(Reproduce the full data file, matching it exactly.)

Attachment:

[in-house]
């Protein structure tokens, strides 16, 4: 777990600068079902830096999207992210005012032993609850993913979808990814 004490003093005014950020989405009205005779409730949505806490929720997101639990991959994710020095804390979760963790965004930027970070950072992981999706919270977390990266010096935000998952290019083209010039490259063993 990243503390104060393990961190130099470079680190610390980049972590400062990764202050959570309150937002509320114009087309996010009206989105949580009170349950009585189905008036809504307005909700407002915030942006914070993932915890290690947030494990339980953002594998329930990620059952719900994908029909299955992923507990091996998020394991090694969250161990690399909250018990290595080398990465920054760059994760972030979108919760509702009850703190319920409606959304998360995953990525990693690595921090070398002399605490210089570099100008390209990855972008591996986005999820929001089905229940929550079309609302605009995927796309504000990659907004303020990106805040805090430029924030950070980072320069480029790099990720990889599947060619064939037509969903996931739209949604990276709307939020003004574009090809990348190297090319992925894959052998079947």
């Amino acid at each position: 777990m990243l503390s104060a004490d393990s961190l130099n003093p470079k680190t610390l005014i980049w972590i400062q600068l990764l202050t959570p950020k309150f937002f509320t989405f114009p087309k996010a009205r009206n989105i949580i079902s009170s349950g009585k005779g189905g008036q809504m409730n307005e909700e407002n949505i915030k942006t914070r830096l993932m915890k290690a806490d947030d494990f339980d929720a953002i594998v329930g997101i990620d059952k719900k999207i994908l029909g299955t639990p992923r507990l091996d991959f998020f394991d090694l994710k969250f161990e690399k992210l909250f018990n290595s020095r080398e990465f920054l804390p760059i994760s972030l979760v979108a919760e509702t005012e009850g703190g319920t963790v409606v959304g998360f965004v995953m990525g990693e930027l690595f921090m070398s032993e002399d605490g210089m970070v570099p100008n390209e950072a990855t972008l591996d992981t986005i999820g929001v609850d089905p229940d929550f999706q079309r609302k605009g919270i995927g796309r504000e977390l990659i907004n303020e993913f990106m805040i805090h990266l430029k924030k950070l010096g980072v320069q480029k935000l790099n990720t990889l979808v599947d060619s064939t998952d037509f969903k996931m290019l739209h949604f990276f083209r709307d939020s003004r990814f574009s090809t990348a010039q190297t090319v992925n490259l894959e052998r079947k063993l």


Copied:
[in-house]
């Protein structure tokens, strides 16, 4: 777990600068079902830096999207992210005012032993609850993913979808990814 004490003093005014950020989405009205005779409730949505806490929720997101639990991959994710020095804390979760963790965004930027970070950072992981999706919270977390990266010096935000998952290019083209010039490259063993 990243503390104060393990961190130099470079680190610390980049972590400062990764202050959570309150937002509320114009087309996010009206989105949580009170349950009585189905008036809504307005909700407002915030942006914070993932915890290690947030494990339980953002594998329930990620059952719900994908029909299955992923507990091996998020394991090694969250161990690399909250018990290595080398990465920054760059994760972030979108919760509702009850703190319920409606959304998360995953990525990693690595921090070398002399605490210089570099100008390209990855972008591996986005999820929001089905229940929550079309609302605009995927796309504000990659907004303020990106805040805090430029924030950070980072320069480029790099990720990889599947060619064939037509969903996931739209949604990276709307939020003004574009090809990348190297090319992925894959052998079947």
């Amino acid at each position: 777990m990243l503390s104060a004490d393990s961190l130099n003093p470079k680190t610390l005014i980049w972590i400062q600068l990764l202050t959570p950020k309150f937002f509320t989405f114009p087309k996010a009205r009206n989105i949580i079902s009170s349950g009585k005779g189905g008036q809504m409730n307005e909700e407002n949505i915030k942006t914070r830096l993932m915890k290690a806490d947030d494990f339980d929720a953002i594998v329930g997101i990620d059952k719900k999207i994908l029909g299955t639990p992923r507990l091996d991959f998020f394991d090694l994710k969250f161990e690399k992210l909250f018990n290595s020095r080398e990465f920054l804390p760059i994760s972030l979760v979108a919760e509702t005012e009850g703190g319920t963790v409606v959304g998360f965004v995953m990525g990693e930027l690595f921090m070398s032993e002399d605490g210089m970070v570099p100008n390209e950072a990855t972008l591996d992981t986005i999820g929001v609850d089905p229940d929550f999706q079309r609302k605009g919270i995927g796309r504000e977390l990659i907004n303020e993913f990106m805040i805090h990266l430029k924030k950070l010096g980072v320069q480029k935000l790099n990720t990889l979808v599947d060619s064939t998952d037509f969903k996931m290019l739209h949604f990276f083209r709307d939020s003004r990814f574009s090809t990348a010039q190297t090319v992925n490259l894959e052998r079947k063993l």